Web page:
Silver Rain Games, the new developer co-founded by BAFTA-nominated Assassin's Creed star Abubakar Salim, will become the next team working under the EA Originals label.
It means the studios' debut project will be funded by EA and be shown on the same stage as the publisher's biggest games, as well as fellow EA Originals such as A Way Out, Fe, and Sea of Solitude.
The announcement caps off a successful first year for Silver Rain Games, a remote studio headed up by former BAFTA Games programme manager Melissa Phillips and Salim himself - who you may know better as Bayek in Assassin's Creed Origins or Father in the Ridley Scott HBO series Raised by Wolves.
"It was this time last year we announced we had a studio and - obviously it's been quite a year," Phillips told me via video call this week. "We launched the studio three days into the first lockdown, we knew we were going to be remote so we were covered - that was pure luck - but we've now grown the team from just me and Abu shouting at each other in a coffee shop to 30 people worldwide."
Salim was also on the call, on location in Cape Town to film Raised by Wolves season two. I ask if the studio's choice for remote working was because Phillips knew her studio co-founder would always be wandering off to film sets.
"The remote choice was an active choice," Salim laughed. "In part inspired by [Ori and the Blind Forest developer] Moon Studios' way of working, but also by the idea of being able to actively work with different talent and people from around the world who can give us different perspectives and different stories and share that among this little studio which exists online."
But it was a game they're making, right? EA's press release mentions Silver Rain Games will develop "thought-provoking and innovative games and content across different mediums of entertainment". Was EA funding Raised by Wolves season two?
"Abu is an incredibly talented world builder and we would never want to restrict us to one form of media," Phillips says. "But for now, we're working on a game - and that's my job, telling Abu to just do the one thing first."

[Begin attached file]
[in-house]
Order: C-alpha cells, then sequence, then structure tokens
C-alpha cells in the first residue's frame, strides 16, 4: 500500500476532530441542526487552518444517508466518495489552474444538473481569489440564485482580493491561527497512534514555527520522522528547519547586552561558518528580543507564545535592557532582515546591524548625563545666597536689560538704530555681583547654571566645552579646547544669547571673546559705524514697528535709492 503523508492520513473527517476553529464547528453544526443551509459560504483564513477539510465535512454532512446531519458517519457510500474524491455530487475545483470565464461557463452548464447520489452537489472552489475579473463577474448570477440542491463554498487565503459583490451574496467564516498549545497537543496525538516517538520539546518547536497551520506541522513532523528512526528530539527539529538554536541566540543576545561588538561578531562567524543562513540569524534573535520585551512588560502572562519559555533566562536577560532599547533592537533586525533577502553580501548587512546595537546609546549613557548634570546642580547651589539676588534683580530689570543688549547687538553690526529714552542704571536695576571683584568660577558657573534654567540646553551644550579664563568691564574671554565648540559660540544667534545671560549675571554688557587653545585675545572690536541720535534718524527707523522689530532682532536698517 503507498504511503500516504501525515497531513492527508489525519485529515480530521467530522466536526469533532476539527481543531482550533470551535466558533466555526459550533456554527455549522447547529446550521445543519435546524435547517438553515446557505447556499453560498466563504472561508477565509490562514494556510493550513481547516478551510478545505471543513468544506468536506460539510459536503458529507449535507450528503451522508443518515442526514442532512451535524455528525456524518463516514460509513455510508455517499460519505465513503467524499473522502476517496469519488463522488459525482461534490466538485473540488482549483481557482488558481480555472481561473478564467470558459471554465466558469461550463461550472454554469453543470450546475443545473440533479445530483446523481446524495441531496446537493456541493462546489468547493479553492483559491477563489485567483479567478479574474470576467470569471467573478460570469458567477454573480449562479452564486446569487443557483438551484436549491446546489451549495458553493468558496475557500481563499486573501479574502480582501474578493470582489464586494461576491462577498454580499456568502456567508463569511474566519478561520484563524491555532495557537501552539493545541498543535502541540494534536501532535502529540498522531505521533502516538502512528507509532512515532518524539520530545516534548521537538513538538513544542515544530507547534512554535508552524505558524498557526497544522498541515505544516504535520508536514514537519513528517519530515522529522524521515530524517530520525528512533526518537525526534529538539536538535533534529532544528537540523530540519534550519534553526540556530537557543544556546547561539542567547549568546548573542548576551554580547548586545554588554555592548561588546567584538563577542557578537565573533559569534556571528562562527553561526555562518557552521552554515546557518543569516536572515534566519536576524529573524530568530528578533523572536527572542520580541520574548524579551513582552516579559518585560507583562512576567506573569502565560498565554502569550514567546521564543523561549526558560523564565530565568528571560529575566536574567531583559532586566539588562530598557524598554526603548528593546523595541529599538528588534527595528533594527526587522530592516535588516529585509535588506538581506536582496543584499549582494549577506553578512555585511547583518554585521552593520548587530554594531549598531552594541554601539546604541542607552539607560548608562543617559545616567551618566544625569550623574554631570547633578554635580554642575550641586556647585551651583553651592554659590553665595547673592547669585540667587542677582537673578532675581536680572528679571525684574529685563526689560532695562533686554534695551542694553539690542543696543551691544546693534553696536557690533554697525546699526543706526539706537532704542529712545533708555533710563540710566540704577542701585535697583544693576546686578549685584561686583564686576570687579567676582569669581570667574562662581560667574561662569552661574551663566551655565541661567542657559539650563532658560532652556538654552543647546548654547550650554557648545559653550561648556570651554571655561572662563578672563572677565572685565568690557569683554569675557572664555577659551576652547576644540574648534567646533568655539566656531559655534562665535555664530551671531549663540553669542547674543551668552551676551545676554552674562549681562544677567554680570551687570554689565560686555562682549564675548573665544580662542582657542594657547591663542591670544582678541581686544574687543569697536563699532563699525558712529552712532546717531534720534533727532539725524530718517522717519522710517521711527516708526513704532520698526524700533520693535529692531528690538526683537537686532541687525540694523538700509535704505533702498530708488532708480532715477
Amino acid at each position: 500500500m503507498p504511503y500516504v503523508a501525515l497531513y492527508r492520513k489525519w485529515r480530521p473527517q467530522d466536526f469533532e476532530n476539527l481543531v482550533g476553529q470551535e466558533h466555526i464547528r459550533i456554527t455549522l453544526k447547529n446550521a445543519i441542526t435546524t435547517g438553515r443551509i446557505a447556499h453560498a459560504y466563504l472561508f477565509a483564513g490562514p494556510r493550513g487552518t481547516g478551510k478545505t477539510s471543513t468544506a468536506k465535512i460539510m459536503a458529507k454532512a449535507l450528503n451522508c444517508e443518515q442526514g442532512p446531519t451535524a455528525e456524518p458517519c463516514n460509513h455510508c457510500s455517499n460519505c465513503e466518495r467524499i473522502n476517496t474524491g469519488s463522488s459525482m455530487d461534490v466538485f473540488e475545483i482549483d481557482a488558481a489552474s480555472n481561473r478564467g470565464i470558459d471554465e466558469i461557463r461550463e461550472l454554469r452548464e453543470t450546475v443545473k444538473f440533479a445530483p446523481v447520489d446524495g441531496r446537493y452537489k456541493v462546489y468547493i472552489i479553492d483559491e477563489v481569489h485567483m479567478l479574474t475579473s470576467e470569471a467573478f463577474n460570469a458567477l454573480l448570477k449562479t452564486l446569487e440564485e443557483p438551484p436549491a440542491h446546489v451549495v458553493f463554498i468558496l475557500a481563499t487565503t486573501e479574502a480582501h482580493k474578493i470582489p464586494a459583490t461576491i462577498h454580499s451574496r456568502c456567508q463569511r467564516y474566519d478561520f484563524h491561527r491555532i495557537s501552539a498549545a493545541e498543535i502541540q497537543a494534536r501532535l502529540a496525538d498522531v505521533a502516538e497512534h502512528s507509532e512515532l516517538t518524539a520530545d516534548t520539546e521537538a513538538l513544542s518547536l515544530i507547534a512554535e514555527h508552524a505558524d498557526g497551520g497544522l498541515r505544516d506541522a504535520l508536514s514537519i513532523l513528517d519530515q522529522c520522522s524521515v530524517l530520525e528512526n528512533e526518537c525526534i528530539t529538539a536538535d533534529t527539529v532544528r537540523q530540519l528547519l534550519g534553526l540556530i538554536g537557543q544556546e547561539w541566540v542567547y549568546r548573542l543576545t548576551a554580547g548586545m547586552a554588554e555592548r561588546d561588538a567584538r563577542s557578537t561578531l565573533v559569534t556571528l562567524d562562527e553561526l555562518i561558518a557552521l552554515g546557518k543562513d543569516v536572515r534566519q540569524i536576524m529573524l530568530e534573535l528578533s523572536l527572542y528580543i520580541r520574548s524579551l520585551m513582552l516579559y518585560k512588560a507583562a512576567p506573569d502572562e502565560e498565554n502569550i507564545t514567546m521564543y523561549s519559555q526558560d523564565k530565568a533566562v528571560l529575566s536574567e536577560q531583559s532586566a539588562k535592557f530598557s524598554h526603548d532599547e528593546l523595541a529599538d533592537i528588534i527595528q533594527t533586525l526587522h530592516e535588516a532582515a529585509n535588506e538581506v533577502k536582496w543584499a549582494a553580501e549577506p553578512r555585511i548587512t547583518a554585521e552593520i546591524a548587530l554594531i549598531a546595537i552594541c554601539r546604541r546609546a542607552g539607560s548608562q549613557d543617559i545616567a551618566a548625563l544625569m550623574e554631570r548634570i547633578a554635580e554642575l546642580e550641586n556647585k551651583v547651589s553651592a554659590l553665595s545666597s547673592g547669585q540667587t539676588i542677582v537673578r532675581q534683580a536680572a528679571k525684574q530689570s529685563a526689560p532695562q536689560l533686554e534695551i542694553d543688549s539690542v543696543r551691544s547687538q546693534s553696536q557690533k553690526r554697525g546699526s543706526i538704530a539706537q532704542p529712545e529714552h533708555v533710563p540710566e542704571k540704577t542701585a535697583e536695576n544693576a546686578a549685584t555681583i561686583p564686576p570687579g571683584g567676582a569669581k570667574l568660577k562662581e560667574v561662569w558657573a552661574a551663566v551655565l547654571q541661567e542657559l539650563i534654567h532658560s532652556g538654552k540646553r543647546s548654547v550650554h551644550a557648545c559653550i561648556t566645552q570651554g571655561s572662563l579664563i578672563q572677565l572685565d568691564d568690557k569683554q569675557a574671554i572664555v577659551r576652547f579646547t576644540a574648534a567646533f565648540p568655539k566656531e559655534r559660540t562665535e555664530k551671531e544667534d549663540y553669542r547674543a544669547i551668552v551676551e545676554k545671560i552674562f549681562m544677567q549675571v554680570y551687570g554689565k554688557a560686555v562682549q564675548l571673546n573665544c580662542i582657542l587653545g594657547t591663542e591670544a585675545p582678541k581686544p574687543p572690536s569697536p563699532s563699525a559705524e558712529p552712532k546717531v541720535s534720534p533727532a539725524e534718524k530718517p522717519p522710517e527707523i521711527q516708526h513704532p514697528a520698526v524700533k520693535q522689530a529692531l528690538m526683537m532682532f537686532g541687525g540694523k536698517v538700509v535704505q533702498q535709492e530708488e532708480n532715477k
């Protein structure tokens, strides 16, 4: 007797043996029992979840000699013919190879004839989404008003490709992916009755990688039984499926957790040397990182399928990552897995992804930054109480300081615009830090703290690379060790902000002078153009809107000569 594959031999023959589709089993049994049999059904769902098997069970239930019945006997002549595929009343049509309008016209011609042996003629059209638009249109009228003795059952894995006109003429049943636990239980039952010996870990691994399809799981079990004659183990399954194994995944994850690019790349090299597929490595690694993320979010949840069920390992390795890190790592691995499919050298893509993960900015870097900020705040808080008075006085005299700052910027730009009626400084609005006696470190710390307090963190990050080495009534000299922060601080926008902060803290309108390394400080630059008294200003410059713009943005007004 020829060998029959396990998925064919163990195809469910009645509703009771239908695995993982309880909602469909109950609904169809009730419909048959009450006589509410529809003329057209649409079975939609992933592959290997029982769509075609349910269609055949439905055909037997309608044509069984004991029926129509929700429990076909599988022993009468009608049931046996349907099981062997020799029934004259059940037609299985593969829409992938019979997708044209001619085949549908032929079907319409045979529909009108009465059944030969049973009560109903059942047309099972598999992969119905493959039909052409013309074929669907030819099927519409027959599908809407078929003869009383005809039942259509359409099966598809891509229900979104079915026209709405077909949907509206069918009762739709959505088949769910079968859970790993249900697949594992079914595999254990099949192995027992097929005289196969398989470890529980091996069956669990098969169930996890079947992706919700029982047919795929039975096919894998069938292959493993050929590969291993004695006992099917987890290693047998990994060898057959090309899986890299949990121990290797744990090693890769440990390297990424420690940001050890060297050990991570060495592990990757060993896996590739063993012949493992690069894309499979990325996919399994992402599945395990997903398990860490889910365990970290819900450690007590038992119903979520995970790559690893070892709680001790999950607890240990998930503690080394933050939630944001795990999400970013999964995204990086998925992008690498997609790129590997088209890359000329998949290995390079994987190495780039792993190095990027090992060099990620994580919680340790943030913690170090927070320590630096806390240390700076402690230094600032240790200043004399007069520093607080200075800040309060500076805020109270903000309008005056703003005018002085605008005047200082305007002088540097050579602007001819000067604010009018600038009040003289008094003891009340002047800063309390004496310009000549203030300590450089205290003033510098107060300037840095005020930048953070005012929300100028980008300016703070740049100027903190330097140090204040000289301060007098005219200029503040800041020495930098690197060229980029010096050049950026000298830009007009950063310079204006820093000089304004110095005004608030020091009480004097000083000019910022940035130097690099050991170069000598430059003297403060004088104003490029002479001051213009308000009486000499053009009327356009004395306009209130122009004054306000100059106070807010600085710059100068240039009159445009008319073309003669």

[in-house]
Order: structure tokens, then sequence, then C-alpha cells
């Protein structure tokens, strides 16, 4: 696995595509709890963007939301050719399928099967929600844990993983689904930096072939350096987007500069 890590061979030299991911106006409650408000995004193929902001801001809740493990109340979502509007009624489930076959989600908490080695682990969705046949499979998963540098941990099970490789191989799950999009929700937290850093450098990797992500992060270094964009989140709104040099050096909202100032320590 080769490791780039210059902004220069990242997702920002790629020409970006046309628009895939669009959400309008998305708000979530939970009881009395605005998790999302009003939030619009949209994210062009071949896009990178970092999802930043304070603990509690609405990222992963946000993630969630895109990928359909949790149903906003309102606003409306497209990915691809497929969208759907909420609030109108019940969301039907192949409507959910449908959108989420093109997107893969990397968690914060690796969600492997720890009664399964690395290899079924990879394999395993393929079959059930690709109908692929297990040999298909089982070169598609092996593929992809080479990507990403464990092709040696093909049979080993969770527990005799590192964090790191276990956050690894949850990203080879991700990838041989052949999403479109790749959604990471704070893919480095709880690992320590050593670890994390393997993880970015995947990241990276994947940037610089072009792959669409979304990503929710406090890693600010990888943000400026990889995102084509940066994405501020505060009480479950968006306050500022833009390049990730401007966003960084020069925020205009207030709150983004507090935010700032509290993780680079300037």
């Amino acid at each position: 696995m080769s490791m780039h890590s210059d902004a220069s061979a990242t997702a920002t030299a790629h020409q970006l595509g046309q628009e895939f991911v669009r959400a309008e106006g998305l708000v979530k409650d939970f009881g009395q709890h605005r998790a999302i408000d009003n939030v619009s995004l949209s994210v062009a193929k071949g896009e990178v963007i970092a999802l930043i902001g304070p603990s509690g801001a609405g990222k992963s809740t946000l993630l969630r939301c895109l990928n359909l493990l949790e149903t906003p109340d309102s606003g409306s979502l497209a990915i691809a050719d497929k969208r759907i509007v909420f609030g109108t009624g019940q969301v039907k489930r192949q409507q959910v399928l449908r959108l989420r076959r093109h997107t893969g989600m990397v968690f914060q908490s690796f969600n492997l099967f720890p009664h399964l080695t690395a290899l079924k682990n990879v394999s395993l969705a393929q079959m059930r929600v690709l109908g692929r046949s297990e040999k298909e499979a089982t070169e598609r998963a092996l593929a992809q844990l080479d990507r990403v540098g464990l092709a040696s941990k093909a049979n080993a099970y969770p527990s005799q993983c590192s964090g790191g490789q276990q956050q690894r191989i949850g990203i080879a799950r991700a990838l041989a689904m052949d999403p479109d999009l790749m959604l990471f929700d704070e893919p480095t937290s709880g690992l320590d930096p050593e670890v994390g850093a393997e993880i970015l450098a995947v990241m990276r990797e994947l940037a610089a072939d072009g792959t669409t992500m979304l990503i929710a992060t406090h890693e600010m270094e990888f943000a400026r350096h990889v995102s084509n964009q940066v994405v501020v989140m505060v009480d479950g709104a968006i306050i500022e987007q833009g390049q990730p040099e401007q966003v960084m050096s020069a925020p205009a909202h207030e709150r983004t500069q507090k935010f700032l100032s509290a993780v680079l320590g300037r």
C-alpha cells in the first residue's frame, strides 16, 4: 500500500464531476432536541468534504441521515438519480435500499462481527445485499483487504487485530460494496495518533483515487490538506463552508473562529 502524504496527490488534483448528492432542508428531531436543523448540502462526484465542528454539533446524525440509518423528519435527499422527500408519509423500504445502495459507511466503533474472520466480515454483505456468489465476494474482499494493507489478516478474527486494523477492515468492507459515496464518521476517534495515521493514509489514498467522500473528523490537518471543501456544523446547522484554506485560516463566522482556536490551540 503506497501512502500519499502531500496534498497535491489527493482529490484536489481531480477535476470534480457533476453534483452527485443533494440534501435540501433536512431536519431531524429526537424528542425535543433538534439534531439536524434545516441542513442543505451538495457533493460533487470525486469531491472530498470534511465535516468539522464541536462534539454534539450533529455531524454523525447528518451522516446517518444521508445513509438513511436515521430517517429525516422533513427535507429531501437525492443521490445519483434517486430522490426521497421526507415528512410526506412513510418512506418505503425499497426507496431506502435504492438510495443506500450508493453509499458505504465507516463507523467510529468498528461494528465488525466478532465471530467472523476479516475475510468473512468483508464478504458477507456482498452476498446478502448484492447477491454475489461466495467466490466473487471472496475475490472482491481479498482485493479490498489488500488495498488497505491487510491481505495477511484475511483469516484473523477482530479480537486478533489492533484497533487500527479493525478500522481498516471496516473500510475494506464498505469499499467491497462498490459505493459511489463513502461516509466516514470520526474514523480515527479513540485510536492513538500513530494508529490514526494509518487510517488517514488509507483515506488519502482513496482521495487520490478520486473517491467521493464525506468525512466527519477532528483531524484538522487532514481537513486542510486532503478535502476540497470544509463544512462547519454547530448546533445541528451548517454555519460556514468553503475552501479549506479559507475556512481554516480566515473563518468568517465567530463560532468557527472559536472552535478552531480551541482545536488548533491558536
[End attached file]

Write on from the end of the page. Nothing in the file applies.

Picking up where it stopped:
For video game fans, Salim's work on Assassin's Creed Origins likely remains his most memorable job to date. With mention of a push for different perspectives and different stories, I asked him how his experience on the Ubisoft project - and the subsequent AC Sisterhood movement to celebrate women in games development and more inclusive storytelling - had informed his decisions when helping set up the new studio.
"The one thing I took from my experience working on Assassin's Creed was that it was my first time I actually saw the workings behind the scenes of making games," Salim said. "What inspired this drive into development was being in a space where I was seeing so many hundreds of people working on building a world, creating this one game. The people - most of them I spoke to - were all in love with this idea of building this world, in love with building whatever it was they do - the audio design, the art, the actual coding elements. It was really inspiring to see.
"It really kickstarted the idea of what it would be like to actually make a game, with exciting people in the industry who have the same mentality, who have the same track of thought on it. And the inclusive stories will come through the openness and the open doors of being in positions me and Mel are in, and by passing that same inspiration to other people as well, other storytellers."
"It comes from the strength of our team, that closeness and working together, of sharing experiences and cultures," Phillips added. "We're learning a lot - about what works and what doesn't. We're learning a lot about our voice as a studio. Abu and I have been friends for a long time, but this is different relationship."
"We started this studio with the feeling we wanted to do something impactful and great - and here we are talking about this incredible deal we've just signed with one of the biggest game companies in the world," Salim said.
"We didn't know how we'd get there," Phillips concluded. "We just always believed in what we were making, and slowly as the team grew we realised we had something special."
Silver Rain Games' initial project remains under wraps for now, though with EA signed on there's hopes we may see the game relatively soon during one of the publisher's key press conferences. Or maybe Salim will pop up at The Game Awards, like his fellow EA Originals developer Josef Fares?
"Fuck the Oscars!" Salim laughs, as Phillips facepalms. "We'll just have to see what happens."